- Subject index
This fully revised edition of the best selling introduction to cultural studies offers students an authoritative, comprehensive guide to Cultural Studies. Clearly written and accessibly organized the book provides a major resource for lecturers and students. Each chapter has been extensively revised and new material covers globalization, the post 9/11 world and the new language wars. The emphasis upon demonstrating the philosophical and sociological roots of Cultural Studies has been retained along with boxed entries on key concepts and issues. Particular attention is paid to demonstrating how Cultural Studies clarifies issues in Media and Communication Studies. There are chapters on the global mediasphere and new media cultures.
This is a tried and tested book which has been widely used wherever Cultural Studies is taught. The new edition has exploited and developed the strengths of the first edition and added to them with relevant up-dates and new material. It is an indispensable undergraduate text and one that will appeal to postgraduates and lecturers seeking a ‘refresher’ which they can dip into.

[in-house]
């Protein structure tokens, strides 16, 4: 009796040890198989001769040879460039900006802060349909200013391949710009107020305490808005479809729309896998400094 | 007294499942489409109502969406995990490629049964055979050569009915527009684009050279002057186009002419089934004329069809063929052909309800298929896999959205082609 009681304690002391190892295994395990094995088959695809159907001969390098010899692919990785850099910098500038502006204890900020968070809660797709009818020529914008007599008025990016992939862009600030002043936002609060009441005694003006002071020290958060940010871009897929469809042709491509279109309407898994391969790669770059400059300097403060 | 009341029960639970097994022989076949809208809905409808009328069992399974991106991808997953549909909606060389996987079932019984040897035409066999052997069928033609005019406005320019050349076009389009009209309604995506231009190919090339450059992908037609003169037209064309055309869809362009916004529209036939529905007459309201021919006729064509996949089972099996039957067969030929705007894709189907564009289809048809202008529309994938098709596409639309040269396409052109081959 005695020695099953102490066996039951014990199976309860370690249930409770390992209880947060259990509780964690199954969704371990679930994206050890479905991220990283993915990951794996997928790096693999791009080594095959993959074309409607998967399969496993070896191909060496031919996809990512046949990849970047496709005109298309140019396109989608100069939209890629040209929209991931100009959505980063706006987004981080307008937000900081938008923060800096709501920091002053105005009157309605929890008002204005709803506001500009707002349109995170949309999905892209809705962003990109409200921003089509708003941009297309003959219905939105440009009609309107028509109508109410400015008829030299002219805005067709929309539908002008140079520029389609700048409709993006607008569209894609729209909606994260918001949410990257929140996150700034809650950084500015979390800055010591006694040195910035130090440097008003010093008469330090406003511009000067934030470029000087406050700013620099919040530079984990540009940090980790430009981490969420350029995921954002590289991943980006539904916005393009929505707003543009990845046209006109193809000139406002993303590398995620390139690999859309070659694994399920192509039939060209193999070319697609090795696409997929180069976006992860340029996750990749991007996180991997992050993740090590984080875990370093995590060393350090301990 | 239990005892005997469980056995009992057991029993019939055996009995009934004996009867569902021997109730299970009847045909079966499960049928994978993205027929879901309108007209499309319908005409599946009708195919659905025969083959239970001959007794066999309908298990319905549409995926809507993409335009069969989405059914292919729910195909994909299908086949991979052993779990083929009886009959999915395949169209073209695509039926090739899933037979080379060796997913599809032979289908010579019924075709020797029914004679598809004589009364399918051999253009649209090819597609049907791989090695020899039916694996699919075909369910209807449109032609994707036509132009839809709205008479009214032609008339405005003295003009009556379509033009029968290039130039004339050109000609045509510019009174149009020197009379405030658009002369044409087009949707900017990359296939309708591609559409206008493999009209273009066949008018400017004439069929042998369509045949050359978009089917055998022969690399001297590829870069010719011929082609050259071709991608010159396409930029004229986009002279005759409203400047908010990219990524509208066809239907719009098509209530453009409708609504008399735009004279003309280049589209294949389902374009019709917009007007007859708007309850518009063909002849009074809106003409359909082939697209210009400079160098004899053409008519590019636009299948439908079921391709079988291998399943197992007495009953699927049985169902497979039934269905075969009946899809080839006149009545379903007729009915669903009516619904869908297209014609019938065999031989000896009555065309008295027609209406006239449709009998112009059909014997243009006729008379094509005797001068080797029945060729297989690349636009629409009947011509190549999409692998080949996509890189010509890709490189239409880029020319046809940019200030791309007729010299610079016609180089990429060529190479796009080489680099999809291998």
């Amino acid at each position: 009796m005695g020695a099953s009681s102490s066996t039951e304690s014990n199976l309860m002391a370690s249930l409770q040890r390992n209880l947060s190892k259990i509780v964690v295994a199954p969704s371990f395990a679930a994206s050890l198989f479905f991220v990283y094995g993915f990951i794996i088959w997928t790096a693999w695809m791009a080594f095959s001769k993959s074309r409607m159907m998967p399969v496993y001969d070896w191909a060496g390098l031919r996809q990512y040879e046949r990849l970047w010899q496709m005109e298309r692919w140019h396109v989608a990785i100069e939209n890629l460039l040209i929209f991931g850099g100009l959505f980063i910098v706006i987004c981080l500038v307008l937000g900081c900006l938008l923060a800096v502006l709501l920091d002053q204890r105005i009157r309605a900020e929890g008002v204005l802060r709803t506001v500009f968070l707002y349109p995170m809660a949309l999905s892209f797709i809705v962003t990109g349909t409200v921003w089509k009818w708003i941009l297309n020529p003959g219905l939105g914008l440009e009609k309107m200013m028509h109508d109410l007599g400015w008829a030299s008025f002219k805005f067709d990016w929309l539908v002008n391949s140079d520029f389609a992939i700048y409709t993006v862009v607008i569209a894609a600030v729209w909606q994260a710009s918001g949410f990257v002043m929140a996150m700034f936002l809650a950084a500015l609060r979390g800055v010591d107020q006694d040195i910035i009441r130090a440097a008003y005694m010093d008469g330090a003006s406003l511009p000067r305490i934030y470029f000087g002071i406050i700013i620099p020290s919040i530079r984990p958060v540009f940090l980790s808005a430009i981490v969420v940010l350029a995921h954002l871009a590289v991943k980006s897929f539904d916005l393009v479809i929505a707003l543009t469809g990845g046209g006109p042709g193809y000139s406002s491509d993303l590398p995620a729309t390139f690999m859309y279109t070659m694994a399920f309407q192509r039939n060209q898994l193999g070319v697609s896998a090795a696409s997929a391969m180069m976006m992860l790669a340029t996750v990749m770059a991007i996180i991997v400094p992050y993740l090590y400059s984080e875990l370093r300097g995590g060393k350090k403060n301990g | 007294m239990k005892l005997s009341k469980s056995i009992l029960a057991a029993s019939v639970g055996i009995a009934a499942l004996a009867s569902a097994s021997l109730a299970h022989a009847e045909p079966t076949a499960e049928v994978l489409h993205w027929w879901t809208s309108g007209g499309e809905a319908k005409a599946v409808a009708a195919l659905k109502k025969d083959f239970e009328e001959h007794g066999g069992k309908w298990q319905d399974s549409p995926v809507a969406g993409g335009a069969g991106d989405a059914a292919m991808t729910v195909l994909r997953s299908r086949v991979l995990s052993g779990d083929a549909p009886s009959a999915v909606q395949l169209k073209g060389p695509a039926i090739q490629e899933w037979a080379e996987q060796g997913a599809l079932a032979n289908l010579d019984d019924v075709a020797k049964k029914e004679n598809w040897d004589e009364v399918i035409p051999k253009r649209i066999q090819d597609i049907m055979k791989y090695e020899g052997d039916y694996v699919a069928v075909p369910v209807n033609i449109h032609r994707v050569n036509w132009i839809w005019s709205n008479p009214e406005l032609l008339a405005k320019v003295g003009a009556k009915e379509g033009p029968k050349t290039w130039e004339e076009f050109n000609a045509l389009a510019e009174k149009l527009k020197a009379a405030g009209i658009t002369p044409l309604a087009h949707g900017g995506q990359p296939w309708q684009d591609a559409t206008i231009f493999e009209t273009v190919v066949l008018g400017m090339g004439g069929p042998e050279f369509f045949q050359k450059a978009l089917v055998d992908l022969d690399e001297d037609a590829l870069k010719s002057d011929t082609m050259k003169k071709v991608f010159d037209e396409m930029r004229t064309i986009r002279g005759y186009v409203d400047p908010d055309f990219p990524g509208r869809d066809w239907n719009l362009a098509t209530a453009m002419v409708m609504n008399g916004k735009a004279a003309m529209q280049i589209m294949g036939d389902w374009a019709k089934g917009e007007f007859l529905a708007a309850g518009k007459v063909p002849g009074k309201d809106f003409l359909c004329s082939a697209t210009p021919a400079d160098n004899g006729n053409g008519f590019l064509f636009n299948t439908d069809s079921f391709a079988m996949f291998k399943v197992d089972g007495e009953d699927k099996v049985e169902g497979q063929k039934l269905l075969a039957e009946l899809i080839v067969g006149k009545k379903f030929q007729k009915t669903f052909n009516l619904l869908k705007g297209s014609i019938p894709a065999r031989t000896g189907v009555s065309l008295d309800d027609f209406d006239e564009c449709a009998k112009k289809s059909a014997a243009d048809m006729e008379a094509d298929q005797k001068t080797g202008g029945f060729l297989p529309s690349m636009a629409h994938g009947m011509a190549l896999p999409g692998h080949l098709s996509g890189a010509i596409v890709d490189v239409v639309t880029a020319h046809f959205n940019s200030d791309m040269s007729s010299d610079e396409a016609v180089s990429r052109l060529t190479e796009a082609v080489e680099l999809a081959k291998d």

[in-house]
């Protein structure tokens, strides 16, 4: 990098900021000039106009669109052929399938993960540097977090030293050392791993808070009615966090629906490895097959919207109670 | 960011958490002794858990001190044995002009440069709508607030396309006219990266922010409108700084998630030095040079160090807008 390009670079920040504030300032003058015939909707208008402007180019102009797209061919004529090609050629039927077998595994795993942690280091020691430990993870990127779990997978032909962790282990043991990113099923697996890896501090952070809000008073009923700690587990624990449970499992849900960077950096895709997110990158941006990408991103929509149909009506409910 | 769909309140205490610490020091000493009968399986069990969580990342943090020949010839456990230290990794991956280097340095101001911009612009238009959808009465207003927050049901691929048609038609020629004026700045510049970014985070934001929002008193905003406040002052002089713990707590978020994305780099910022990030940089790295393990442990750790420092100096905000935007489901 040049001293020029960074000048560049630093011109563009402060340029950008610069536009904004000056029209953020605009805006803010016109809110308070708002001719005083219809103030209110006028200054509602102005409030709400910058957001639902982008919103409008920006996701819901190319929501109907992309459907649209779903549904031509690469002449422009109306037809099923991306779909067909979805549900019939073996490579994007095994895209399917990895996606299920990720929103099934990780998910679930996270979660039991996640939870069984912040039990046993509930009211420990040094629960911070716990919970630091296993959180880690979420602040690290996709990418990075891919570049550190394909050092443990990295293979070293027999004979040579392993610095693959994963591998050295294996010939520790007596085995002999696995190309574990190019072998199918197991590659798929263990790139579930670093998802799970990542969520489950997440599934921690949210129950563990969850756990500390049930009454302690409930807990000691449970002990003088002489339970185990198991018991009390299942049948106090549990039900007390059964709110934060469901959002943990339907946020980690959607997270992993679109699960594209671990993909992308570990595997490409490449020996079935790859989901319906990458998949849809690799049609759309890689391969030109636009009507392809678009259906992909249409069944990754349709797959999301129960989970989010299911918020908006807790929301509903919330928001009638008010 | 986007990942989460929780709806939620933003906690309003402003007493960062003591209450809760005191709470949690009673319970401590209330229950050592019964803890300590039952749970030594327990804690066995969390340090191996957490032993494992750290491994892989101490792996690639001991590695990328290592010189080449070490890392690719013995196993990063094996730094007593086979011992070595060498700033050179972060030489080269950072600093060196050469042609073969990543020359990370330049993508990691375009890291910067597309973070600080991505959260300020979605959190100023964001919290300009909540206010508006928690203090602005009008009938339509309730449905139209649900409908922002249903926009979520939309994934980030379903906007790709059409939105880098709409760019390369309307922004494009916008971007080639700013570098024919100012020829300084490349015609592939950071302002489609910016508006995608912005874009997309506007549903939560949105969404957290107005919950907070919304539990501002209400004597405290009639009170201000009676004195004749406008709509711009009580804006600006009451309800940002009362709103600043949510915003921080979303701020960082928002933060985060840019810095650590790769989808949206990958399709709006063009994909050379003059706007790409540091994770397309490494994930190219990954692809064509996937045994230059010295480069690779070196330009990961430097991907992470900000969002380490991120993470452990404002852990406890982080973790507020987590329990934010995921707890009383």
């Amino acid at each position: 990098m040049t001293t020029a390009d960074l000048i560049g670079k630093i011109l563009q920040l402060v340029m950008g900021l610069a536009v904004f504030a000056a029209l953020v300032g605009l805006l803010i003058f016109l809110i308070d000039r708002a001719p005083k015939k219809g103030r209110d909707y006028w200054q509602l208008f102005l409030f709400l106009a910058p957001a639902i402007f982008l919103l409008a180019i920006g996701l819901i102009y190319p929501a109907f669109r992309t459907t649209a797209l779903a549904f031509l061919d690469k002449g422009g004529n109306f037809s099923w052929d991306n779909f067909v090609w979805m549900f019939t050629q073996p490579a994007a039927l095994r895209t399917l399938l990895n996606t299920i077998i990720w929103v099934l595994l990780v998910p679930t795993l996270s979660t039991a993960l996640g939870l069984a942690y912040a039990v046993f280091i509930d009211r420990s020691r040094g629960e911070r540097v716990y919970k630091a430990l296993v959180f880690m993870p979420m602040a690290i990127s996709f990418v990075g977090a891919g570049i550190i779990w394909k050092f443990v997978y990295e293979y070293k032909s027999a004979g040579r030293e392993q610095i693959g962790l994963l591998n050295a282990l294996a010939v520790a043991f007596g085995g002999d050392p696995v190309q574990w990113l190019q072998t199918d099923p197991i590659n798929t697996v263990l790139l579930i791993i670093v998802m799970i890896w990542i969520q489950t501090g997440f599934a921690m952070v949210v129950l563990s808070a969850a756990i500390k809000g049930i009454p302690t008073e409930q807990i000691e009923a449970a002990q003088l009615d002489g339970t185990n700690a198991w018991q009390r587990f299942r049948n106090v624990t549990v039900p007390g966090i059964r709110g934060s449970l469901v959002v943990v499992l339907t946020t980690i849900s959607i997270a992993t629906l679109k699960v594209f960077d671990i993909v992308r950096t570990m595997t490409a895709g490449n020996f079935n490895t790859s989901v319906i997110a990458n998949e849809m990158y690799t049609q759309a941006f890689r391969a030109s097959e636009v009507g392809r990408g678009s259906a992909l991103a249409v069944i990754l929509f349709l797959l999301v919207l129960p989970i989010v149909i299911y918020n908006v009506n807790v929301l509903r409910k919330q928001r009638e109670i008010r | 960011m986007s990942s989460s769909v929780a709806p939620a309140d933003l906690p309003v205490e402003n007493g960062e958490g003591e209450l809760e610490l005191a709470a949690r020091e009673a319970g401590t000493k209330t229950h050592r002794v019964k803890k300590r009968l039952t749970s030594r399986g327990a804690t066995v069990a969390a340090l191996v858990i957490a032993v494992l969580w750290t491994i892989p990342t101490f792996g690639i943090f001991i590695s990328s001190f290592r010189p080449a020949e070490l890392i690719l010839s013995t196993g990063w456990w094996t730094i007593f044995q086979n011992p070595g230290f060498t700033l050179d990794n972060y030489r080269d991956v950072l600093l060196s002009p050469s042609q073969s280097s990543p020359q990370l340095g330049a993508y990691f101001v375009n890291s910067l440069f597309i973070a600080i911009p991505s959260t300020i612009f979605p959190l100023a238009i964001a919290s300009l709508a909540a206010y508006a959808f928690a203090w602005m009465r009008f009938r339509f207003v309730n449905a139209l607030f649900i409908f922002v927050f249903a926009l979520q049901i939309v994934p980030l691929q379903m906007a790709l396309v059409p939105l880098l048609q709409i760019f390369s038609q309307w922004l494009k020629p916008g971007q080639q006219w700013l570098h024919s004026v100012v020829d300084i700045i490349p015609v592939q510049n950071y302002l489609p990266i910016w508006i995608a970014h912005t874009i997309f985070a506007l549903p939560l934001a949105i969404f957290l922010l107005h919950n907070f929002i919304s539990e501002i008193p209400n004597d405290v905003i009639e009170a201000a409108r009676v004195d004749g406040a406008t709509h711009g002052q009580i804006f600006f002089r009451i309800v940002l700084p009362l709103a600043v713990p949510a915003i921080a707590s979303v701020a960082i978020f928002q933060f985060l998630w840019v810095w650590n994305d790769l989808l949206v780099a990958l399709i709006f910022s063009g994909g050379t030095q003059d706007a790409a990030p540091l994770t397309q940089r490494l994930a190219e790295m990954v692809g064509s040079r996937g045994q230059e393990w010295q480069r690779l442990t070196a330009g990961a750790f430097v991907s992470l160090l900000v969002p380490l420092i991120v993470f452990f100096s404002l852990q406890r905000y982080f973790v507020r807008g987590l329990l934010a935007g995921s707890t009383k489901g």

Chapter 12: Global Terror and the New Language Wars
Global Terror and the New Language Wars
From the mid 1980s until around 2001 cultural studies was besieged by a fatuous and largely unproductive bickering between those scholars who had become interested in the notion of transgressive textual pleasure, and those who were focused on ‘materialism and the heuristic potential of cultural policy studies’ (see Lewis, 2002a: 419–34). For many British and Australian cultural policy scholars, in particular, the ‘postmodern turn’ represented a betrayal of the political project which had been initiated by Raymond Williams and the original Birmingham scholars (see Chapter 3). Thus, neo-Marxist and materialist cultural studies researchers such as Tony Bennett (1985, 1986, 1997, 1999) invoked Michel Foucault's essays on ‘governmentality’ (1988, 1991) in order to ...